The difference between a subject and a citizen is the type of governance that binds the citizen to the polity. The citizen has a stake in the polity through participation, representation and the right of oversight.
The citizen’s right to oversee how policies are made and how resources are being used reflect non negotiable values by which a system of governance can be evaluated. We describe those values as non negotiable because without the right of oversight, all other rights are essentially imaginary. In order for citizens to participate in deciding how their communities are run, they need to have that basic right of oversight. A government’s openness to citizen oversight is known as transparency.
Leaders who disregard the importance of transparency weaken their relationship with their citizens. Such leaders exist in a precarious state of governance: in democratic systems they are voted out of office and in autocratic systems they are removed through popular uprisings, coups, and other sad events out of which communities may take years to recover. Taking a wider view, one of the key functions of civil society is the oversight of government’s use of resources and how policy is made. The tools that protect those non negotiable values, such as Town Hall meetings, public discussions of budgets, audits, investigative journalism, the right of access to records, and freedom of expression and assembly, are therefore fundamental to a resilient democracy. They are available to citizens in a democracy to safeguard their polity against the abuse of those non negotiable values of governance. Maintaining a strong democracy requires that citizens have the knowledge and capacity to use these tools, and are actively engaged in their use. That knowledge can only be acquired through education in civics. Civic engagement is the only way for citizens to ensure that their government gathers, allocates, and deploys resources appropriately and fairly. Citizen oversight and civic engagement are needed to ensure transparency and responsible government. If a government ceases to be transparent and responsible to the entire citizenry (not just those who voted for it), it loses legitimacy. The strength of a government is determined by its basis in good governance, and good governance requires civic engagement. A democracy whose citizens are not vigilant against abuses of power cannot be considered strong. Minority and majority governments that disregard the need to build coalitions always, in their obsession with asserting their legitimacy, weaken their ground floor. This is applies to local city councils or the senate of the republic, and to a local mayor’s office or the presidency of the country.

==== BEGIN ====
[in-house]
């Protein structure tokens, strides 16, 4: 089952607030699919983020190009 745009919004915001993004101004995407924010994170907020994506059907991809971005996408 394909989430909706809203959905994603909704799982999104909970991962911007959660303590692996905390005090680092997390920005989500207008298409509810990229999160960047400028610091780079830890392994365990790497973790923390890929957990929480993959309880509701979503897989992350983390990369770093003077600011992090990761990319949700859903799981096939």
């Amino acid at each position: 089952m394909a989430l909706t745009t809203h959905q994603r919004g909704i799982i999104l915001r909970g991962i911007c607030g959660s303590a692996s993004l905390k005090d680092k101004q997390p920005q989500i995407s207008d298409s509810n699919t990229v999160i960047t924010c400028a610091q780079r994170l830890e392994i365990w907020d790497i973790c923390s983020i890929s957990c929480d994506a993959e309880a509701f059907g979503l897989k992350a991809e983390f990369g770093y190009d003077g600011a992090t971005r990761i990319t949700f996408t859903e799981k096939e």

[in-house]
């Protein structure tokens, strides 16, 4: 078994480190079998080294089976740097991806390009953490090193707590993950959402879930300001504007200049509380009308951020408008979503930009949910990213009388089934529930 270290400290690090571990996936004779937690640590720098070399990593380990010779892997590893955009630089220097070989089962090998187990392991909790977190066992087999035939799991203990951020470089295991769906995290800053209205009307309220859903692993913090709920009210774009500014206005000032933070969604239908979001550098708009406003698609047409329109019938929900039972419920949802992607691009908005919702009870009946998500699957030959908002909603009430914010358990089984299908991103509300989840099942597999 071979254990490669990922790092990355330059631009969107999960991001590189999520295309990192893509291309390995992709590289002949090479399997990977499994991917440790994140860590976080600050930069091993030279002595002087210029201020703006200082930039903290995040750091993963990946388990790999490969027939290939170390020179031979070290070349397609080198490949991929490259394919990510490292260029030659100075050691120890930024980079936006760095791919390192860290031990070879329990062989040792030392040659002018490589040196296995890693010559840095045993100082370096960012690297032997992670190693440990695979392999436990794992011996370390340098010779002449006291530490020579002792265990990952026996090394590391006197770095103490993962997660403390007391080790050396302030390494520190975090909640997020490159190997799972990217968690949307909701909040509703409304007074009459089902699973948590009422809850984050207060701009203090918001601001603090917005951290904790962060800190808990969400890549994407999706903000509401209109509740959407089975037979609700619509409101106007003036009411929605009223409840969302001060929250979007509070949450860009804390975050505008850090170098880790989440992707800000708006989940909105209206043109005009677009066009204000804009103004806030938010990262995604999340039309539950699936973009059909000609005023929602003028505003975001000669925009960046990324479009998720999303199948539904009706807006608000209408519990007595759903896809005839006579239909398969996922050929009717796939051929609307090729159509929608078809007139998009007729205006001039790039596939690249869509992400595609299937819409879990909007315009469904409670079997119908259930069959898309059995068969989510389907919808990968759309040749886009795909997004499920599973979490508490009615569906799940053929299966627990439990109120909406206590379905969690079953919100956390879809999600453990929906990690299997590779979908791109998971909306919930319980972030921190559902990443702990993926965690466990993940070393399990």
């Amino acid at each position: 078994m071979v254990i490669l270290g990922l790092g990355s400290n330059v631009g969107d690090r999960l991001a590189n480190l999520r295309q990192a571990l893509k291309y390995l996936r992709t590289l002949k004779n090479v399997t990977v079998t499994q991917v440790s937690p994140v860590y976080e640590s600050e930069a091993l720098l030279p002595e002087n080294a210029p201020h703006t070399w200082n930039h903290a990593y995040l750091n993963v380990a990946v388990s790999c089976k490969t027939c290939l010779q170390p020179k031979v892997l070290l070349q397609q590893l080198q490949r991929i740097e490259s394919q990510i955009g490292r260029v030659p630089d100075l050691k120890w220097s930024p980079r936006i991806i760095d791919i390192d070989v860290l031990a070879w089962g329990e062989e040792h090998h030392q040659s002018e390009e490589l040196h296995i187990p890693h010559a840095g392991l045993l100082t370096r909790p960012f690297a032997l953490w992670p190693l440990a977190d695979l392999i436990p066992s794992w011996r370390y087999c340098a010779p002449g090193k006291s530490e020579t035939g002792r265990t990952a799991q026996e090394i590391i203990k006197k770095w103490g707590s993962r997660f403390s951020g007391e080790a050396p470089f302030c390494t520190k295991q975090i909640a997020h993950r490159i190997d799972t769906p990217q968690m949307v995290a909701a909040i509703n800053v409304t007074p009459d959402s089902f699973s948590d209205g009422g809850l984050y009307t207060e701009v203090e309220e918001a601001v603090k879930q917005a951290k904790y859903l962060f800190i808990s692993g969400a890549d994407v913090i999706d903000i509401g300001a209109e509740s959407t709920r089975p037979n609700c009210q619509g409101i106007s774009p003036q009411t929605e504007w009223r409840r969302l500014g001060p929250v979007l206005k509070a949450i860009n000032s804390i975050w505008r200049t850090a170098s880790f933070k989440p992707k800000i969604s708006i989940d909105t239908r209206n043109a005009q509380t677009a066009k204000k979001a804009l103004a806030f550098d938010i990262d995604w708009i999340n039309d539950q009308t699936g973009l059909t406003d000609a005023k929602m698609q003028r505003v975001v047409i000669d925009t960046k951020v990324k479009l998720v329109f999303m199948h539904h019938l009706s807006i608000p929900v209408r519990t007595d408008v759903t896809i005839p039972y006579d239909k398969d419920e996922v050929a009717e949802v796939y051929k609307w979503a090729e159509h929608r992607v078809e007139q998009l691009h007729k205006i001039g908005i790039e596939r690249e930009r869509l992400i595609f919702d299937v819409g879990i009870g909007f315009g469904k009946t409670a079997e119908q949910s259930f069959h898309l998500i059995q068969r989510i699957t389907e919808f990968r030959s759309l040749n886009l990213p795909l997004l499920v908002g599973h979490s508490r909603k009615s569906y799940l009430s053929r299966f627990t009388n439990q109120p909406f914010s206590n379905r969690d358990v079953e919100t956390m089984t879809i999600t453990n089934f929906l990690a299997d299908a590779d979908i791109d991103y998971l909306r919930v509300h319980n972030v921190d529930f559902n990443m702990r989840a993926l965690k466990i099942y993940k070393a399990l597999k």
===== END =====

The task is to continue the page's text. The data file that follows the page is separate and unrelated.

Whether at the national or community level, civic engagement and civic education are the ground floor of a strong democracy. Our position is that all community development projects should be designed as opportunities for citizens to get hands on experience in civic engagement. Individuals and their schools, community groups, clubs, and associations all need to take ownership of their community, its problems, and equitable solutions. And they must use the tools of governance to make sure that their authorities are working for the entire community.
Maximizing civic engagement…I think many citizens who feel powerless don’t even realize they have a right to resources, they have a right to question, they have a right to participate and be represented.
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